Seeded self play for language learning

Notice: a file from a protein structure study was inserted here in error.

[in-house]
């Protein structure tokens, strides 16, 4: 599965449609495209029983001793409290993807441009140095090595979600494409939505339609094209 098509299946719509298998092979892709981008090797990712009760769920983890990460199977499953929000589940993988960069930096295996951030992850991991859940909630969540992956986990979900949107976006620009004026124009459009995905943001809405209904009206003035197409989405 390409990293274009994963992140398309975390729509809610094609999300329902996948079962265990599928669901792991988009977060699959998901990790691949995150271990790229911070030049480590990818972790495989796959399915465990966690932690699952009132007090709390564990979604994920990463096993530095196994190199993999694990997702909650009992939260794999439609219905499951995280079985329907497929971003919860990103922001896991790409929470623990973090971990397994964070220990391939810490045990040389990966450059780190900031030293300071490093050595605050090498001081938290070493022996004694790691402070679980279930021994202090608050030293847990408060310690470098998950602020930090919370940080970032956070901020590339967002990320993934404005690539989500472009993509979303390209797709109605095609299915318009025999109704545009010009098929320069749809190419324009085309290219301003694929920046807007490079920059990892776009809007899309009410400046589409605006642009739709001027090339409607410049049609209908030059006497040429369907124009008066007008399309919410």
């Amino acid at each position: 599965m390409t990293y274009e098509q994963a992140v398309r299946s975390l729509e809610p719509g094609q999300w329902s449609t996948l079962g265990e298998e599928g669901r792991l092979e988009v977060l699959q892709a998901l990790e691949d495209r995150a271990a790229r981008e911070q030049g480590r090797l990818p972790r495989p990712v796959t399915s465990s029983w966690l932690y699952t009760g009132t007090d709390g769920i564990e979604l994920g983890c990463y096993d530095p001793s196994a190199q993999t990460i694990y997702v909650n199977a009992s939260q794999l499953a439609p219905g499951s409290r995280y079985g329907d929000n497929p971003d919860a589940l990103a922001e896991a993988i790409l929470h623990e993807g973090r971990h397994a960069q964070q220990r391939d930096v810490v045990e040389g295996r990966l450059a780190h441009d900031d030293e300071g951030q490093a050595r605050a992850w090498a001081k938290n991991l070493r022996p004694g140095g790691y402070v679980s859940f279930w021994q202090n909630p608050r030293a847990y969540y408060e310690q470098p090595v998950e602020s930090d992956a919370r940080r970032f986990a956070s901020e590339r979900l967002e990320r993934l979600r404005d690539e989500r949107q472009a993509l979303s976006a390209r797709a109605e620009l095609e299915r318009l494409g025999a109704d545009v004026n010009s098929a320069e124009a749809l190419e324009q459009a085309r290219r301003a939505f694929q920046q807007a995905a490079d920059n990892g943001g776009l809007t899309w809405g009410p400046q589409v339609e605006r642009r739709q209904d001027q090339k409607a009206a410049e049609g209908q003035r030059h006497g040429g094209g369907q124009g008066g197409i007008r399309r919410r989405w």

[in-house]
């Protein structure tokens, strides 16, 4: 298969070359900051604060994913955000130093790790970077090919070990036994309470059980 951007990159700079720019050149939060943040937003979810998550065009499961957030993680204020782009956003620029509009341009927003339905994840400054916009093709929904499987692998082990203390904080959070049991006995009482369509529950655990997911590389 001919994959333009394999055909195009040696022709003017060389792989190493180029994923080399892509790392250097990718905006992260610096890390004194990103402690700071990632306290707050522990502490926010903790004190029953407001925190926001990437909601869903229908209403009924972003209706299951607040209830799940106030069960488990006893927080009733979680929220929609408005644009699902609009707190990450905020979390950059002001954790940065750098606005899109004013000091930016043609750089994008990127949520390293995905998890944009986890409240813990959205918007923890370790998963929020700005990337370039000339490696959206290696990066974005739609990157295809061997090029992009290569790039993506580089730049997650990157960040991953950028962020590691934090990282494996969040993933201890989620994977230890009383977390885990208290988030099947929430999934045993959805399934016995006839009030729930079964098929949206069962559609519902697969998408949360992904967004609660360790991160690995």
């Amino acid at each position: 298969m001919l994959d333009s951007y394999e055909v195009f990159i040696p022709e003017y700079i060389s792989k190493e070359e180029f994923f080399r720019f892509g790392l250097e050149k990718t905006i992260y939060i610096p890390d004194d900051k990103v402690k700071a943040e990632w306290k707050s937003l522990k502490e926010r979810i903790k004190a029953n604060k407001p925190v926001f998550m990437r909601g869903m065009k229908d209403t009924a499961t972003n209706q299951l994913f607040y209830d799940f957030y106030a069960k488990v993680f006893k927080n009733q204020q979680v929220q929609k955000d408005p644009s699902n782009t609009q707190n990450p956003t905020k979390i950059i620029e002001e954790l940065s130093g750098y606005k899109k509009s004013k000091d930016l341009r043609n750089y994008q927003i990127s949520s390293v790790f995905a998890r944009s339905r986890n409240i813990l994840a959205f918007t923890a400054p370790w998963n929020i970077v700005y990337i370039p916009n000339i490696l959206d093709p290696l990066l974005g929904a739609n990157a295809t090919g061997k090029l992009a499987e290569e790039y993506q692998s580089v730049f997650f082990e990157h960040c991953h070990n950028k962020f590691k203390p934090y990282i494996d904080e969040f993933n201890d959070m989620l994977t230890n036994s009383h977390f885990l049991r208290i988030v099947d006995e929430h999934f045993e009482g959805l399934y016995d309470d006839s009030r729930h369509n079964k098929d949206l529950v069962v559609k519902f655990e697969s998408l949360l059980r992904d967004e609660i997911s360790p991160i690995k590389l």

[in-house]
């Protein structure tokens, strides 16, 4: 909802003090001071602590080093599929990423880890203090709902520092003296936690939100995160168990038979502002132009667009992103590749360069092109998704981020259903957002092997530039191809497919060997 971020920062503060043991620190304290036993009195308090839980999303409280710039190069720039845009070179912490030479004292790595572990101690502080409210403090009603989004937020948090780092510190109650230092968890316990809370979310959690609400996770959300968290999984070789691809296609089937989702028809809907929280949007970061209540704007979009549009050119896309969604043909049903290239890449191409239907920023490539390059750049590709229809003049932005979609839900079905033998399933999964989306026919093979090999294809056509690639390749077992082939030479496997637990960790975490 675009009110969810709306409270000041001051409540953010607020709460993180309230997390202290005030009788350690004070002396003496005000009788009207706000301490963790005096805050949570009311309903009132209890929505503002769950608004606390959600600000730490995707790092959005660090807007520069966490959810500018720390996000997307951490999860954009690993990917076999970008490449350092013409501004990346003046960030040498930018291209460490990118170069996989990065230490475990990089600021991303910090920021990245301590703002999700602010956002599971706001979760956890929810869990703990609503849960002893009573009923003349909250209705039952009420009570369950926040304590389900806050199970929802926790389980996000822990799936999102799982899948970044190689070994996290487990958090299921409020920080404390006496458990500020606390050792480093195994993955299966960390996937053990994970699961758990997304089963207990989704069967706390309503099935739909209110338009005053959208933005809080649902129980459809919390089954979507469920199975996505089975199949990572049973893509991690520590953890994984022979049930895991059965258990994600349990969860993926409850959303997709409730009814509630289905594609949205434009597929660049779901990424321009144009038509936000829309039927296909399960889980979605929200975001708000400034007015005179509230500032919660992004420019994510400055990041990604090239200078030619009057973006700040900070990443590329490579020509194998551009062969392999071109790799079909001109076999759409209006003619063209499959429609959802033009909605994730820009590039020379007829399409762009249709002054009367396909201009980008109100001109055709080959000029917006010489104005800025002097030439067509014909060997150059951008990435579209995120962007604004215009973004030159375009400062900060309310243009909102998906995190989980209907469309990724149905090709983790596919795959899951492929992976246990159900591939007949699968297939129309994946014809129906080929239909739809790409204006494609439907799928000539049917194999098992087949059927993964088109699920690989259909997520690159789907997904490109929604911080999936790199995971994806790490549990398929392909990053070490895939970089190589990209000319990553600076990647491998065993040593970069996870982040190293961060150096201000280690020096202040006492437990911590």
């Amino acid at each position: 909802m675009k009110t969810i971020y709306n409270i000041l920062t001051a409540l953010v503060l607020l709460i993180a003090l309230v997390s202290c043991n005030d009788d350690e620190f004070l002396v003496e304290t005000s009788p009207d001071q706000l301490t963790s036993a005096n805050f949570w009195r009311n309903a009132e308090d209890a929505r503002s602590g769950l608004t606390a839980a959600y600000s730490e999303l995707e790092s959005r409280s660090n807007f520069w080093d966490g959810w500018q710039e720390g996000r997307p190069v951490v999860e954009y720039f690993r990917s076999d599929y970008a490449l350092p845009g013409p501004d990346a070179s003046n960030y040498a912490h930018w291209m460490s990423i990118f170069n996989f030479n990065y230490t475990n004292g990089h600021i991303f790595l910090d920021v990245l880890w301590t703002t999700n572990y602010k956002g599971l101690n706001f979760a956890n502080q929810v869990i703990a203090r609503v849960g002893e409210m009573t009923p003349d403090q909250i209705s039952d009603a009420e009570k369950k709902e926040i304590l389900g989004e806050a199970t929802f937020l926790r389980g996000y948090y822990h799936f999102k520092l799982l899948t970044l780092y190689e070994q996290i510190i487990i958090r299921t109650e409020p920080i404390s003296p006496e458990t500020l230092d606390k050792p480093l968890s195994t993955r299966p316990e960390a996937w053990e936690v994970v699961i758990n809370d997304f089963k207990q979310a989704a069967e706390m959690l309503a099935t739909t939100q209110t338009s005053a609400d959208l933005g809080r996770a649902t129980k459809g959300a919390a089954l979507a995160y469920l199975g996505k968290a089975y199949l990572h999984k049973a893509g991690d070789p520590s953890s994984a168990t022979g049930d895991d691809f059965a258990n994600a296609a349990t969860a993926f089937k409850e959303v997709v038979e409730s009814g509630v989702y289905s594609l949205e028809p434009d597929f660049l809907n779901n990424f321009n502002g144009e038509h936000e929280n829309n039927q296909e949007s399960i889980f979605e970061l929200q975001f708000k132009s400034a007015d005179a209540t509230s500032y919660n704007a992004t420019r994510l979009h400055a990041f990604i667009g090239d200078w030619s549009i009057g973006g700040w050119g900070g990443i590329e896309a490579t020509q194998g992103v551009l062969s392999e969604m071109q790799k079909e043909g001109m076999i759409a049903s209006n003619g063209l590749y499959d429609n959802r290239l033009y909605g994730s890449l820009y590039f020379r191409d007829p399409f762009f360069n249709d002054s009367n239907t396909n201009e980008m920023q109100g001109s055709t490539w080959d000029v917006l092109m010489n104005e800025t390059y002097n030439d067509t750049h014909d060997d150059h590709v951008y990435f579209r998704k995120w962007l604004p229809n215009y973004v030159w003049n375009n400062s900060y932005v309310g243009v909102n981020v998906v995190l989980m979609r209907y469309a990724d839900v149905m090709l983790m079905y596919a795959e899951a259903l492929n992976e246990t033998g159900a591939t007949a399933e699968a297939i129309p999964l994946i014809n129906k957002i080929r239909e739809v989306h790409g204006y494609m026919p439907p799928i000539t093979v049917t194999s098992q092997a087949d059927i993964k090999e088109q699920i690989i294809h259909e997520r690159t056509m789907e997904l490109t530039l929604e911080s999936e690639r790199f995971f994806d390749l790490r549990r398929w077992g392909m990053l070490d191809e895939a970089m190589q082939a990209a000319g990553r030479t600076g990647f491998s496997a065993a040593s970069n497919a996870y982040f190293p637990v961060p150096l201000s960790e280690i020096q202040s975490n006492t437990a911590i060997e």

Proceedings of the Beyond Vision and LANguage: inTEgrating Real-world kNowledge (LANTERN), pages 62–66 Hong Kong, China, November 3, 2019. c©2019 Association for Computational Linguistics. 62. Population based Seeded Self-Play for Compositional Language Learning. Abhinav Gupta∗ MILA. Ryan Lowe∗ MILA. Jakob Foerster Facebook AI Research. Douwe Kiela Facebook AI Research. Joelle Pineau Facebook AI Research. MILA. Abstract. How can we teach artificial agents to use hu- man language flexibly to solve problems in real-world environments? We have an exam- ple of this in nature: human babies eventu- ally learn to use human language to solve prob- lems, and they are taught with an adult human- in-the-loop. Unfortunately, current machine learning methods (e.g. from deep reinforce- ment learning) are too data inefficient to learn language in this way. An outstanding goal is finding an algorithm with a suitable ‘lan- guage learning prior’ that allows it to learn hu- man language, while minimizing the number of on-policy human interactions. In this pa- per, we propose to learn such a prior in sim- ulation using an approach we call, Learning to Learn to Communicate (L2C). Specifically, in L2C we train a meta-learning agent in simula- tion to interact with populations of pre-trained agents, each with their own distinct communi- cation protocol. Once the meta-learning agent is able to quickly adapt to each population of agents, it can be deployed in new popula- tions, including populations speaking human language. Our key insight is that such pop- ulations can be obtained via self-play, after pre-training agents with imitation learning on a small amount of off-policy human language data. We call this latter technique Seeded Self- Play (S2P). Our preliminary experiments show that agents trained with L2C and S2P need fewer on-policy samples to learn a composi- tional language in a Lewis signaling game.. 1 Introduction. Language is one of the most important aspects of human intelligence; it allows humans to coordinate and share knowledge with each other. We will want artificial agents to understand language as it is a natural means for us to specify their goals.. ∗Equal contribution.. So how can we train agents to understand lan- guage? We adopt the functional view of language (Wittgenstein, 1953) that has recently gained pop- ularity (Lazaridou et al., 2016; Gauthier and Mor- datch, 2016; Mordatch and Abbeel, 2017): agents understand language when they can use language to carry out tasks in the real world. One ap- proach to training agents that can use language in their environment is via emergent communica- tion, where researchers train randomly initialized agents to solve tasks requiring communication (Fo- erster et al., 2016; Lazaridou et al., 2018; Tieleman et al., 2018). An open question in emergent com- munication is how the resulting communication protocols can be transferred to learning human lan- guage (Baroni, 2019; Hupkes et al., 2019). Existing approaches attempt to do this using auxiliary tasks (Lee et al., 2018, 2017), for example having agents predict the label of an image in English while si- multaneously playing an image-based referential game (Evtimova et al., 2017). While this works for learning the names of objects, it’s unclear if simply using an auxiliary loss will scale to learning the English names of complex concepts, or learning to use English to interact in an grounded environment.. One approach that we know will work (eventu- ally) for training language learning agents is us- ing a human-in-the-loop, as this is how human babies acquire language. In other words, if we had a good enough model architecture and learning al- gorithm, the human-in-the-loop approach should work. However, recent work in this direction has concluded that current algorithms are too sam- ple inefficient to effectively learn a language with compositional properties from humans (Chevalier- Boisvert et al., 2018). Human guidance is expen- sive, and thus we would want such an algorithm to be as sample efficient as possible. An open problem is thus to create an algorithm or training procedure that results in increased sample-efficiency for lan-. 63. Figure 1: Schematic diagram of the L2C framework. An advantage of L2C is that agents can be trained in an external environment (which grounds the language), where agents interact with the environment via actions and language. Thus, (in theory) L2C could be scaled to learn complicated grounded tasks involving language.. guage learning with a human-in-the-loop. In this paper, we present the Learning to Learn. to Communicate (L2C) framework, with the goal of training agents to quickly learn new (human) languages. The core idea behind L2C is to lever- age the increasing amount of available compute for machine learning experiments (Amodei and Her- nandez, 2018) to learn a ‘language learning prior’ by training agents via meta-learning in simulation. Specifically, we train a meta-learning agent in sim- ulation to interact with populations of pre-trained agents, each with their own distinct communication protocol. Once the meta-learning agent is able to quickly adapt to each population of agents, it can be deployed in new populations unseen during train- ing, including populations of humans. The L2C framework has two main advantages: (1) permits for agents to learn language that is grounded in an environment with which the agents can interact (i.e. it is not limited to referential games); and (2) in contrast with work from the instruction following literature (Bahdanau et al., 2018), agents can be trained via L2C to both speak (output language to help accomplish their goal) and listen (map from the language to a goal or sequence of actions).. To show the promise of the L2C framework, we provide some preliminary experiments in a Lewis signaling game (David, 1969). Specifically, we show that agents trained with L2C are able to learn a simple form of human language (represented by a hand-coded compositional language) in fewer it- erations than randomly initialized agents. These preliminary results suggest that L2C is a promis- ing framework for training agents to learn human language from few human interactions.. Figure 2: Schematic diagram of the S2P framework. Phase 1b and 1c are carried out in alternation or over some schedule to counter language drift while achiev- ing high reward in the corresponding task. See Sec 3 for more details.. 2 Learning to learn to communicate. L2C is a training procedure that is composed of three main phases: (1) Training agent popula- tions: Training populations of agents to solve some task (or set of tasks) in an environment. (2) Train meta-learner on agent populations: We train a meta-learning agent to ‘perform well’ (i.e. achieve a high reward) on tasks in each of the training pop- ulations, after a small number of updates. (3) Test- ing the meta-learner: testing the meta-learning agent’s ability to learn new languages, which could be both artificial (emerged languages unseen during training) or human.. A diagram giving an overview of the L2C frame- work is shown in Figure 1. Phase 1 can be achieved in any number of ways, either through supervised learning (using approximate backpropogation) or via reinforcement learning (RL). Phases 2 and 3 fol- low the typical meta-learning set-up: to conserve space, we do not replicate a formal description of the meta-learning framework, but we direct inter- ested readers to Section 2.1 of (Finn et al., 2017). In our case, each ‘task’ involves a separate population of agents with its own emergent language. While meta-training can also be performed via supervised learning or RL, Phase 3 must be done using RL, as it involves interacting with humans which cannot be differentiated through.. 3 Seeded self-play. Seeded self-play (S2P) is a straightforward tech- nique for training agents in simulation to develop complex behaviours. The idea is to ‘seed’ a pop- ulation of agents and use that data to train other populations. Fig 2 gives a pictorial representation. 64. Figure 3: Lewis Signalling game with 2 agents, a Speaker and a Listener. For more details refer to Sec 4.. of S2P. We collect some data which is sampled from a. fixed seed population. This corresponds to the ac- tual number of samples that we care about which is basically the number of human demonstrations. We first train each agent (a listener and a speaker) that performs well on these human samples. We call this step as the imitation-learning step. Then we take each of these trained agents (a pair of speaker and a listener) and deploy them against each other to solve the task via emergent communication. We call this step as the fine-tuning step. While these agents are exchanging messages in their emergent language, we make sure that the language does not diverge too much form the original language (i.e. the language of the fixed seed population). We en- force this by having a schedule over the fine-tuning and the imitation-learning steps such that both the agents are able to solve the task while also keep- ing a perfect accuracy over the seed data. We call this process of generating populations as seeded self-play (S2P).. 4 Problem set-up. A speaker-listener game We construct a refer- ential game similar to the Task & Talk game from (Kottur et al., 2017), except with a single turn. The game is cooperative and consists of 2 agents, a speaker and a listener. The speaker agent observes an object with a certain set of properties, and must describe the object to the listener using a sequence of words (represented by one-hot vectors). The lis- tener then attempts to reconstruct the object. More specifically, the input space consists of p properties (e.g. shape, color) and t types per property (e.g. triangle, square). The speaker observes a symbolic representation of the input x, consisting of the con- catenation of p one-hot vectors, each of length t. The number of possible inputs scales as tp. We. define the vocabulary size (length of each one-hot vector sent from the speaker) as |V |, and fix the number of words sent to be w.. Developing a compositional language To simu- late a simplified form of human language on this task, we programatically generate a perfectly com- positional language, by assigning each ‘concept’ (each type of each property) a unique symbol. In other words, to describe a blue shaded triangle, we create a language where the output description would be “blue, triangle, shaded”, in some arbitrary order and without prepositions. By ‘unique sym- bol’, we mean that no two concepts are assigned the same word. We call these agents speaking com- positional language as Compositional Bots. By gen- erating this language programmatically, we avoid the need to have humans in the loop for testing, which allows us to iterate much more quickly. This is feasible because of the simplicity of our speaker- listener environment; we do not expect that gen- erating these programmatic languages is practical when scaling to more complex environments.. Implementation details The speaker and lis- tener are parameterized by recurrent policies, both using an embedding layer of size 200 followed by an LSTM of size 200. Both the speaker and the listener agents use the same number of parameters for encoding/decoding the message. The message produced by the speaker is a sequence of p cate- gorical random variables which are discretized us- ing Gumbel-Softmax relaxation (Jang et al., 2016; Maddison et al., 2016) with an initial temperature τ = 1 which is annealed over a schedule with γ = 0.7 for every 10000 iterations. We set the vocabulary size to be equal to the total number of concepts p · t. In our initial experiments, we train our agents using Cross Entropy which is summed over each property p. We use the Adam optimizer (Kingma and Ba, 2015) with a learning rate of 0.001 and a scheduler which anneals the learning rate with a γ = 0.5. We first demonstrate the re- sults with a meta-learning listener (a meta-listener), that learns from the different speakers of each train- ing population.. 5 Experiments. 5.1 Meta-learning improves sample efficiency. Here, we describe our initial results into the fac- tors affecting the performance of L2C. Since our ultimate goal is to transfer to learning a human. 65. Figure 4: Performance of the meta-learner (in terms of number of training samples required to achieve >95% test accuracy on a test population) over the course of meta-training (horizontal axis), while varying the num- ber of training encoders. Results averaged over 5 seeds, with standard error shown. Note the vertical axis is in log scale.. language in as few human interactions as possible, we measure success based on the number of sam- ples required for the meta-learner to reach a certain performance level (95%) on a held-out test popula- tion, and we permit ourselves as much computation during pre-training as necessary.. As can be inferred from Figure 4, having more training populations improves performance. Hav- ing too few training populations (eg: 5 train en- coders) results in overfitting to the set of training populations and as the meta-learning progresses, the model performs worse on the test populations. For more than 10 training encoders, models trained with L2C require fewer samples to generalize to a held-out test population than a model not trained with L2C.. 5.2 Self-play improves sample efficiency. We wanted to see if we can further reduce the num- ber of samples required after L2C. So instead of doing L2C on a population of compositional bots, we train the population of agents using Seeded self- play (S2P). We collect some seed data from a single compositional bot which we call as seed dataset. Now we partition this data into train and test sets where the train set is used to train the agents via S2P. This set of trained populations is now used as the set of populations for meta-training (L2C). Fig 5 compares the results of populations trained via S2P and the compositional bots. It is evident that we need 40 fewer samples to generalize on the test set, when the populations are trained via S2P. Figure 5: Varying performance across different number of test samples for all combinations of proposed frame- works. L2C+S2P performs the best, only needing 20 samples as compared to the 60 samples for L2C and 150 samples for randomly initialized agent.. than using hard-coded bots.. 6 Outstanding challenges. There are several immediate directions for future work: training the meta-agent via RL rather than supervised learning, and training the meta-agent as a joint speaker-listener (i.e. taking turns speaking and listening), as opposed to only listening. We also want to scale L2C training to more compli- cated tasks involving grounded language learning, such as the Talk the Walk dataset (de Vries et al., 2018), which involves two agents learning to navi- gate New York using language.. More broadly, there are still many challenges that remain for the L2C framework. In fact, there are unique problems that face each of the phases de- scribed in Section 2. In Phase 1, how do we know we can train agents to solve the tasks we want? Recent work has shown that learning emergent communication protocols is very difficult, even for simple tasks (Lowe et al., 2017). This is particu- larly true in the multi-agent reinforcement learning (RL) setting, where deciding on a communication protocol is difficult due to the non-stationary and high variance of the gradients (Lowe et al., 2017). This could be addressed in at least two ways: (1) by assuming the environment is differentiable, and backpropagating gradients using a stochastic dif- ferentiation procedure (Jang et al., 2016; Mordatch and Abbeel, 2017), or (2) by ‘seeding’ each popula- tion with a small number of human demonstrations. Point (1) is feasible because we are training in sim- ulation, and we have control over how we build that simulation — in short, it doesn’t really matter how we get our trained agent populations, so long. 66. as they are useful for the meta-learner in Phase 2. In Phase 2, the most pertinent question is: how. can we be sure that a small number of updates is sufficient for a meta-agent to learn a language it has never seen before? The short answer is that it doesn’t need to completely learn the language in only a few updates; rather it just needs to per- form better on the language-task in the host pop- ulation after a few updates, in order to provide a useful training signal to the meta-learner. For instance, it has been shown that the model agnos- tic meta-learning (MAML) algorithm can perform well when multiple gradient steps are taken at test time, even if it is only trained with a single inner gradient step. Another way to improve the meta- learner performance is to provide a dataset of agent interactions for each population. In other words, rather than needing to meta-learner perform well af- ter interacting with a population a few times, we’d like it to perform well after doing some supervised learning on this dataset of language, and after a few interactions. After all, we do have lots of avail- able datasets of human language, and not using this seems like a waste.. References Amodei, D. and Hernandez, D. (2018). Ai and com-. pute. https://blog. openai. com/aiand-compute.. Bahdanau, D., Hill, F., Leike, J., Hughes, E., Kohli, P., and Grefenstette, E. (2018). Learning to follow lan- guage instructions with adversarial reward induction. arXiv preprint arXiv:1806.01946.. Baroni, M. (2019). Linguistic generalization and com- positionality in modern artificial neural networks.. Chevalier-Boisvert, M., Bahdanau, D., Lahlou, S., Willems, L., Saharia, C., Nguyen, T. H., and Ben- gio, Y. (2018). Babyai: First steps towards grounded language learning with a human in the loop. arXiv preprint arXiv:1810.08272.. David, L. (1969). Convention: a philosophical study.. de Vries, H., Shuster, K., Batra, D., Parikh, D., Weston, J., and Kiela, D. (2018). Talk the walk: Navigat- ing new york city through grounded dialogue. arXiv preprint arXiv:1807.03367.. Evtimova, K., Drozdov, A., Kiela, D., and Cho, K. (2017). Emergent Communication in a Multi- Modal, Multi-Step Referential Game. page 13.. Finn, C., Abbeel, P., and Levine, S. (2017). Model- agnostic meta-learning for fast adaptation of deep networks. arXiv preprint arXiv:1703.03400.. Foerster, J. N., Assael, Y. M., de Freitas, N., and Whiteson, S. (2016). Learning to communicate with deep multi-agent reinforcement learning. CoRR, abs/1605.06676.. Gauthier, J. and Mordatch, I. (2016). A paradigm for situated and goal-driven language learning. arXiv preprint arXiv:1610.03585.. Hupkes, D., Dankers, V., Mul, M., and Bruni, E. (2019). The compositionality of neural net- works: integrating symbolism and connectionism. arXiv:1908.08351 [cs, stat]. arXiv: 1908.08351.. Jang, E., Gu, S., and Poole, B. (2016). Categori- cal reparameterization with gumbel-softmax. arXiv preprint arXiv:1611.01144.. Kingma, D. P. and Ba, J. (2015). Adam: A method for stochastic optimization. CoRR, abs/1412.6980.. Kottur, S., Moura, J. M., Lee, S., and Ba- tra, D. (2017). Natural language does not emerge’naturally’in multi-agent dialog. arXiv preprint arXiv:1706.08502.. Lazaridou, A., Hermann, K. M., Tuyls, K., and Clark, S. (2018). Emergence Of Linguistic Communication From Referential Games With Symbolic And Pixel. page 13.. Lazaridou, A., Peysakhovich, A., and Baroni, M. (2016). Multi-agent cooperation and the emer- gence of (natural) language. arXiv preprint arXiv:1612.07182.. Lee, J., Cho, K., and Kiela, D. (2018). Countering lan- guage drift via grounding.. Lee, J., Cho, K., Weston, J., and Kiela, D. (2017). Emergent Translation in Multi-Agent Communica- tion. arXiv:1710.06922 [cs]. arXiv: 1710.06922.. Lowe, R., Wu, Y., Tamar, A., Harb, J., Abbeel, O. P., and Mordatch, I. (2017). Multi-agent actor-critic for mixed cooperative-competitive environments. In Advances in Neural Information Processing Systems, pages 6379–6390.. Maddison, C. J., Mnih, A., and Teh, Y. W. (2016). The concrete distribution: A continuous relax- ation of discrete random variables. arXiv preprint arXiv:1611.00712.. Mordatch, I. and Abbeel, P. (2017). Emergence of grounded compositional language in multi-agent populations. arXiv preprint arXiv:1703.04908.. Tieleman, O., Lazaridou, A., Mourad, S., Blundell, C., and Precup, D. (2018). Shaping representations through communication. OpenReview.. Wittgenstein, L. (1953). Philosophical investigations.